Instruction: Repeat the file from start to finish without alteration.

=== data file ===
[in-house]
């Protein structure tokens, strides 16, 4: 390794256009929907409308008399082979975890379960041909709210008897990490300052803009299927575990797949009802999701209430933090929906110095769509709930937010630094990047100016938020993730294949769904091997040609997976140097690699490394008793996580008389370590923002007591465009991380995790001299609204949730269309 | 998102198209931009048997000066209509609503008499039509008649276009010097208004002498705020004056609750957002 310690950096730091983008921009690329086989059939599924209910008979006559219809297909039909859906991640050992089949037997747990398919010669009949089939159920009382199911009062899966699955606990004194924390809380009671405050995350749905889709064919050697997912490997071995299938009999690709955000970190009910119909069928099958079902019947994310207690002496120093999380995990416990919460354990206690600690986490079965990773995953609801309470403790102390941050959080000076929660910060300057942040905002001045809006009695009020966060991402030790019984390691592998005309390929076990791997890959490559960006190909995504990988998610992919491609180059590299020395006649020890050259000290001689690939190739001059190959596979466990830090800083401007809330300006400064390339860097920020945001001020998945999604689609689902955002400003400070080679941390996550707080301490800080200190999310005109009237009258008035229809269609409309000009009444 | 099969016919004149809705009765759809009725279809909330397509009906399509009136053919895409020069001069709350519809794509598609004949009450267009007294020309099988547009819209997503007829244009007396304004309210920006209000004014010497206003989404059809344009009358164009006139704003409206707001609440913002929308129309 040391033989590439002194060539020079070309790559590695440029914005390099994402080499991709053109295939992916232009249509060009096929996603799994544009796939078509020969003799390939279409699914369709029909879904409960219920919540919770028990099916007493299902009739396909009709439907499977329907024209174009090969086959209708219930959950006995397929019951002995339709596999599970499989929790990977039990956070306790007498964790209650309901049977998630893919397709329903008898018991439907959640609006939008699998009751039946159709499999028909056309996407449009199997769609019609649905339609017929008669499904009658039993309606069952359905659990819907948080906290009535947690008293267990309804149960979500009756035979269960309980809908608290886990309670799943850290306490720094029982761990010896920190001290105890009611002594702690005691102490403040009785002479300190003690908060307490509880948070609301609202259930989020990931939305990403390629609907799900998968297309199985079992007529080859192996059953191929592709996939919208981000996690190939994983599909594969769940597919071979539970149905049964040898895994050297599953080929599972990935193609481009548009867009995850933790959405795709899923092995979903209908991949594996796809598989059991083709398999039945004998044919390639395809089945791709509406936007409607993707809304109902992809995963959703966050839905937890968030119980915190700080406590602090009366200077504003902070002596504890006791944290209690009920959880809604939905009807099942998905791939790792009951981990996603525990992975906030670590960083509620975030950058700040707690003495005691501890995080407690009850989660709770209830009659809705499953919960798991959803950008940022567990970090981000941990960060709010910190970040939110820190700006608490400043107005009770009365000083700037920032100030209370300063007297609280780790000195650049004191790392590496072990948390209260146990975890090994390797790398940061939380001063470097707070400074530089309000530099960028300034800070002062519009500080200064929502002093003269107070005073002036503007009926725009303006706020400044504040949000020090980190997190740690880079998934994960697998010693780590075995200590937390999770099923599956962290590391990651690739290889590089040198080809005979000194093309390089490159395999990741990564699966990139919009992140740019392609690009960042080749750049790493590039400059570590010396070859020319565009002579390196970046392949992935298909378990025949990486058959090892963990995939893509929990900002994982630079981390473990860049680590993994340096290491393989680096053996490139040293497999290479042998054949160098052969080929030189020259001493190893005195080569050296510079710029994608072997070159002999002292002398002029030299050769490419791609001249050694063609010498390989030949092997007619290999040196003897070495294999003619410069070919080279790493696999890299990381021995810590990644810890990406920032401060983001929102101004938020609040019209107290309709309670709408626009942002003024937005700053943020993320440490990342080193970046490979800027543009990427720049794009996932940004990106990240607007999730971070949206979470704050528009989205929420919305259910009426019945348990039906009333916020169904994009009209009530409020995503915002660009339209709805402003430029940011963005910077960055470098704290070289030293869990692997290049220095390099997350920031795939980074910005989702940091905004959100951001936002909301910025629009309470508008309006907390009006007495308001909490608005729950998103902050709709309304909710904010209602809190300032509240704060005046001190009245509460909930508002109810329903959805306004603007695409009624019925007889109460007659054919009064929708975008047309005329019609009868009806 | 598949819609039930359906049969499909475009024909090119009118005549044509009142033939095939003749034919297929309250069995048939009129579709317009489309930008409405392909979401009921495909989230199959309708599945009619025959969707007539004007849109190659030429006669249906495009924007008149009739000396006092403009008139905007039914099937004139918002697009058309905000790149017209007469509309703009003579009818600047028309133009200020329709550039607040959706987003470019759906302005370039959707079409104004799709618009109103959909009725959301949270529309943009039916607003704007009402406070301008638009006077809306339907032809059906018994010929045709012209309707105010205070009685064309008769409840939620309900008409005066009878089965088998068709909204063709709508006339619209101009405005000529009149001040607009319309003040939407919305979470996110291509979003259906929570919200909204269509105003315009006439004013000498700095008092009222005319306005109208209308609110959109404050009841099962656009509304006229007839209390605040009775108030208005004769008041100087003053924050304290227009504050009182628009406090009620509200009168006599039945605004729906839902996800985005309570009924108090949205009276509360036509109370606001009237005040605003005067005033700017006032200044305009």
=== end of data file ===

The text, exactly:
[in-house]
């Protein structure tokens, strides 16, 4: 390794256009929907409308008399082979975890379960041909709210008897990490300052803009299927575990797949009802999701209430933090929906110095769509709930937010630094990047100016938020993730294949769904091997040609997976140097690699490394008793996580008389370590923002007591465009991380995790001299609204949730269309 | 998102198209931009048997000066209509609503008499039509008649276009010097208004002498705020004056609750957002 310690950096730091983008921009690329086989059939599924209910008979006559219809297909039909859906991640050992089949037997747990398919010669009949089939159920009382199911009062899966699955606990004194924390809380009671405050995350749905889709064919050697997912490997071995299938009999690709955000970190009910119909069928099958079902019947994310207690002496120093999380995990416990919460354990206690600690986490079965990773995953609801309470403790102390941050959080000076929660910060300057942040905002001045809006009695009020966060991402030790019984390691592998005309390929076990791997890959490559960006190909995504990988998610992919491609180059590299020395006649020890050259000290001689690939190739001059190959596979466990830090800083401007809330300006400064390339860097920020945001001020998945999604689609689902955002400003400070080679941390996550707080301490800080200190999310005109009237009258008035229809269609409309000009009444 | 099969016919004149809705009765759809009725279809909330397509009906399509009136053919895409020069001069709350519809794509598609004949009450267009007294020309099988547009819209997503007829244009007396304004309210920006209000004014010497206003989404059809344009009358164009006139704003409206707001609440913002929308129309 040391033989590439002194060539020079070309790559590695440029914005390099994402080499991709053109295939992916232009249509060009096929996603799994544009796939078509020969003799390939279409699914369709029909879904409960219920919540919770028990099916007493299902009739396909009709439907499977329907024209174009090969086959209708219930959950006995397929019951002995339709596999599970499989929790990977039990956070306790007498964790209650309901049977998630893919397709329903008898018991439907959640609006939008699998009751039946159709499999028909056309996407449009199997769609019609649905339609017929008669499904009658039993309606069952359905659990819907948080906290009535947690008293267990309804149960979500009756035979269960309980809908608290886990309670799943850290306490720094029982761990010896920190001290105890009611002594702690005691102490403040009785002479300190003690908060307490509880948070609301609202259930989020990931939305990403390629609907799900998968297309199985079992007529080859192996059953191929592709996939919208981000996690190939994983599909594969769940597919071979539970149905049964040898895994050297599953080929599972990935193609481009548009867009995850933790959405795709899923092995979903209908991949594996796809598989059991083709398999039945004998044919390639395809089945791709509406936007409607993707809304109902992809995963959703966050839905937890968030119980915190700080406590602090009366200077504003902070002596504890006791944290209690009920959880809604939905009807099942998905791939790792009951981990996603525990992975906030670590960083509620975030950058700040707690003495005691501890995080407690009850989660709770209830009659809705499953919960798991959803950008940022567990970090981000941990960060709010910190970040939110820190700006608490400043107005009770009365000083700037920032100030209370300063007297609280780790000195650049004191790392590496072990948390209260146990975890090994390797790398940061939380001063470097707070400074530089309000530099960028300034800070002062519009500080200064929502002093003269107070005073002036503007009926725009303006706020400044504040949000020090980190997190740690880079998934994960697998010693780590075995200590937390999770099923599956962290590391990651690739290889590089040198080809005979000194093309390089490159395999990741990564699966990139919009992140740019392609690009960042080749750049790493590039400059570590010396070859020319565009002579390196970046392949992935298909378990025949990486058959090892963990995939893509929990900002994982630079981390473990860049680590993994340096290491393989680096053996490139040293497999290479042998054949160098052969080929030189020259001493190893005195080569050296510079710029994608072997070159002999002292002398002029030299050769490419791609001249050694063609010498390989030949092997007619290999040196003897070495294999003619410069070919080279790493696999890299990381021995810590990644810890990406920032401060983001929102101004938020609040019209107290309709309670709408626009942002003024937005700053943020993320440490990342080193970046490979800027543009990427720049794009996932940004990106990240607007999730971070949206979470704050528009989205929420919305259910009426019945348990039906009333916020169904994009009209009530409020995503915002660009339209709805402003430029940011963005910077960055470098704290070289030293869990692997290049220095390099997350920031795939980074910005989702940091905004959100951001936002909301910025629009309470508008309006907390009006007495308001909490608005729950998103902050709709309304909710904010209602809190300032509240704060005046001190009245509460909930508002109810329903959805306004603007695409009624019925007889109460007659054919009064929708975008047309005329019609009868009806 | 598949819609039930359906049969499909475009024909090119009118005549044509009142033939095939003749034919297929309250069995048939009129579709317009489309930008409405392909979401009921495909989230199959309708599945009619025959969707007539004007849109190659030429006669249906495009924007008149009739000396006092403009008139905007039914099937004139918002697009058309905000790149017209007469509309703009003579009818600047028309133009200020329709550039607040959706987003470019759906302005370039959707079409104004799709618009109103959909009725959301949270529309943009039916607003704007009402406070301008638009006077809306339907032809059906018994010929045709012209309707105010205070009685064309008769409840939620309900008409005066009878089965088998068709909204063709709508006339619209101009405005000529009149001040607009319309003040939407919305979470996110291509979003259906929570919200909204269509105003315009006439004013000498700095008092009222005319306005109208209308609110959109404050009841099962656009509304006229007839209390605040009775108030208005004769008041100087003053924050304290227009504050009182628009406090009620509200009168006599039945605004729906839902996800985005309570009924108090949205009276509360036509109370606001009237005040605003005067005033700017006032200044305009």